Kingfisher Airlines
Kingfisher flight IT 3149 at an isolation bay of Chattrapati Shivaji airport in Mumbai May 20, 2010. REUTERS

Kingfisher Airlines could soon take wings again as it has solved the long impasse with its employees over the non-payment of salaries extending upto several months.

Kingfisher flights have been completely grounded since October 1, following a strike called by the engineers and pilots over non-payment of their salaries since March this year.

Sanjay Aggarwal, CEO of Kingfisher Airlines Ltd, told reporters on Thursday that the striking employees have agreed to return to work.

"All employees have agreed to resume duty right now. They are on duty as we speak ... We are all in this together and looking forward to getting the airline going in the next few weeks," said Sanjay Aggarwal.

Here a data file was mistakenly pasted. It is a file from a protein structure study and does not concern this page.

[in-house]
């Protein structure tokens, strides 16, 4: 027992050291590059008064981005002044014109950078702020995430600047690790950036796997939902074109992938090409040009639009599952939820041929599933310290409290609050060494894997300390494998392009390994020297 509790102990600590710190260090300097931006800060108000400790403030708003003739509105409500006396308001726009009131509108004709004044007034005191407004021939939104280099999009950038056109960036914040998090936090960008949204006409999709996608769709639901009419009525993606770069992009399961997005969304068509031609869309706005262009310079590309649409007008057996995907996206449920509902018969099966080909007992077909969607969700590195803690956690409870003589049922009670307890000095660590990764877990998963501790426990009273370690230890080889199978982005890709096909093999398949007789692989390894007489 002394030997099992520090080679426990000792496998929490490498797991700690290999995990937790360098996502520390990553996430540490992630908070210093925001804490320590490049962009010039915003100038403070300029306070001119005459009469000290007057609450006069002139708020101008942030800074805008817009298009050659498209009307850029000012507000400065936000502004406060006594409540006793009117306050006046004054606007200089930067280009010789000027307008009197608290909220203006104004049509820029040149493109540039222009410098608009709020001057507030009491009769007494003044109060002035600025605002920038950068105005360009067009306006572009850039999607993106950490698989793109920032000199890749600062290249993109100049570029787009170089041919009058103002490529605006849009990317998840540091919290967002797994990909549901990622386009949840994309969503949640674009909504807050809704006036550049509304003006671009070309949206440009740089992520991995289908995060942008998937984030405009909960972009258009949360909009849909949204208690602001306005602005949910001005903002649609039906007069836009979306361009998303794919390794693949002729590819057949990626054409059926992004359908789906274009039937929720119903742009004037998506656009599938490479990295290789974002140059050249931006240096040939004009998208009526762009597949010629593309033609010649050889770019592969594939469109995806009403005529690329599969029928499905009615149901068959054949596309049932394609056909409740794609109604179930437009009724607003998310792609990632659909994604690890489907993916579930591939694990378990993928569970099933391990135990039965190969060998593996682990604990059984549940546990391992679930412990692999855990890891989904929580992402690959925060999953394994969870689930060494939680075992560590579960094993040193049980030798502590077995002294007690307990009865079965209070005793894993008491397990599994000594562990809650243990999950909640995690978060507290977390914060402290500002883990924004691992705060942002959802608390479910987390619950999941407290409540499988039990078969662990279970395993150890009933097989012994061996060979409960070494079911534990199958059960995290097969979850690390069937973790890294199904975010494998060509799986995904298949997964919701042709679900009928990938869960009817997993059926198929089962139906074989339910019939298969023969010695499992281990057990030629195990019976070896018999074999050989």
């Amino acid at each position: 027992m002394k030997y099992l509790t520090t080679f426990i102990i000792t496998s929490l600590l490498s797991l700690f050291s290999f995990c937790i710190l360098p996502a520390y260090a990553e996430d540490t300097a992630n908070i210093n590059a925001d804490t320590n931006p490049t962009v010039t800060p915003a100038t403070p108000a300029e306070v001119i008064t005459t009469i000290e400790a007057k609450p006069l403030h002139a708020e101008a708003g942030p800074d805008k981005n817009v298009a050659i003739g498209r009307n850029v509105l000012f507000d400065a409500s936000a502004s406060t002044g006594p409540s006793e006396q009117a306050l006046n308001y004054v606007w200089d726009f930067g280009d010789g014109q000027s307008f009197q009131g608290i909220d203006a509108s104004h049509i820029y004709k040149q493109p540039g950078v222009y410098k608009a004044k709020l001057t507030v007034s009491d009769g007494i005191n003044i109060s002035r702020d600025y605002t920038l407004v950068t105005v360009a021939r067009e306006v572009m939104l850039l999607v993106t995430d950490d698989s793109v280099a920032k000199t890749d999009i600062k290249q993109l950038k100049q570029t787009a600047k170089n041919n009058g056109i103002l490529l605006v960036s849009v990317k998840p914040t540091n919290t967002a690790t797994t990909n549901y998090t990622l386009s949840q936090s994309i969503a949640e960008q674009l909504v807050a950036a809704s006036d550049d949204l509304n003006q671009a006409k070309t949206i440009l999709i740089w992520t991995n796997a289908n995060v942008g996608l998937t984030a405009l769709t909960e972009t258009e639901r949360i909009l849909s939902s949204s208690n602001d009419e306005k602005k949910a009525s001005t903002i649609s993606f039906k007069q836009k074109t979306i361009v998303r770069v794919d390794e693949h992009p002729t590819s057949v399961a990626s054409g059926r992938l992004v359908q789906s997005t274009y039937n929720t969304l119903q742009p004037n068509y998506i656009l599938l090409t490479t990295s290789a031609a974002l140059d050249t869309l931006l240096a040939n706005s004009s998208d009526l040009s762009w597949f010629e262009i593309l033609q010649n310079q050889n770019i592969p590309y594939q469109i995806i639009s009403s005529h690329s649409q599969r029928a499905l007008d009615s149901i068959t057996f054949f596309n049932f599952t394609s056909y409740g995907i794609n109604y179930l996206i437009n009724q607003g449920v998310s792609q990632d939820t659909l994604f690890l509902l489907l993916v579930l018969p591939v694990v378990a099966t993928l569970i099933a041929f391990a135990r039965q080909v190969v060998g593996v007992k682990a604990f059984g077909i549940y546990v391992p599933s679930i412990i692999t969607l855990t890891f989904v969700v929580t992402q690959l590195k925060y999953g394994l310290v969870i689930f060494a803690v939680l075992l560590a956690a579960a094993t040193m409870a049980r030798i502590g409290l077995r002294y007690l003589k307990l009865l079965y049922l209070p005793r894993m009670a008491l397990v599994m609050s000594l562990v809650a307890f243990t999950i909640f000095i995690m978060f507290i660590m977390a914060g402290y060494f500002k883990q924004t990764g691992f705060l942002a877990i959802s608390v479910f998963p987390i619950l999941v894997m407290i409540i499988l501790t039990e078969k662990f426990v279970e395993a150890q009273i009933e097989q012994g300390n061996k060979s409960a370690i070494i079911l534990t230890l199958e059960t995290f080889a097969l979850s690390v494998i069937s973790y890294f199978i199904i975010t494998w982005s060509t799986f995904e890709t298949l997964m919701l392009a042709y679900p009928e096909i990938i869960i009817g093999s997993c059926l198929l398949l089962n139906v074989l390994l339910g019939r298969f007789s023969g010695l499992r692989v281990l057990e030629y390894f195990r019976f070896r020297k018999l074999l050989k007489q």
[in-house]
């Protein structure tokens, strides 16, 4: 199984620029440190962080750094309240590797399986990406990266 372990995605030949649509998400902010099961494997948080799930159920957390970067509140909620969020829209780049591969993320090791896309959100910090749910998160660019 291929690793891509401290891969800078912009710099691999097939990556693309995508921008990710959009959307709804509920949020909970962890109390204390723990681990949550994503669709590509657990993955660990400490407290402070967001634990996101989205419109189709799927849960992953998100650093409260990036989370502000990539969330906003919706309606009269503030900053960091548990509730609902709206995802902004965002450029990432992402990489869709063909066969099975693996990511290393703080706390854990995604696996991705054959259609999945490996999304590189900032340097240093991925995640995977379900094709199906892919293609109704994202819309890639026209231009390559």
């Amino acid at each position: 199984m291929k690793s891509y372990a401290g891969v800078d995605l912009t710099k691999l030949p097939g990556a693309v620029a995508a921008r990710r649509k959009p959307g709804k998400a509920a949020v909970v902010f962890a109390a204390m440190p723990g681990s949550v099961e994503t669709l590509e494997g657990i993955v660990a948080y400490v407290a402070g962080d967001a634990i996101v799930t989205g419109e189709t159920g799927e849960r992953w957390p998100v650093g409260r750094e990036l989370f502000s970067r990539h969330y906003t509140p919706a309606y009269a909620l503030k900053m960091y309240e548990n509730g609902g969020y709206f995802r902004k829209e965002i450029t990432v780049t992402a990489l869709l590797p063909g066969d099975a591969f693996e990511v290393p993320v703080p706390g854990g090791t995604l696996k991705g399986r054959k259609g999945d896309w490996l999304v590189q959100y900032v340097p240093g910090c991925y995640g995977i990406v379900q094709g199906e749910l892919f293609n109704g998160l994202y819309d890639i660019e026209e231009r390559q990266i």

However, Kingfisher airlines need to be cleared by Directorate General of Civil Aviation (DGCA) before starting its operation again as its flying license was suspended on Saturday after the aviation regulator found its response unsatisfactory.

The employees agreed to return for work after the airline management agreed to pay salaries for the month of March within 24 hours and for the month of April by the end of October.

Kingfisher airlines employees had earlier this week rejected the management's offer to pay three months' salaries by November 13 if they call off the strike and return to work.

The Vijay Mallya-owned carrier is encumbered with a loan amount of ₹70 billion in 17 banks and has most of its bank accounts frozen, causing disruptions in the flight schedule. The total debt load reportedly stands at $1.4 billion.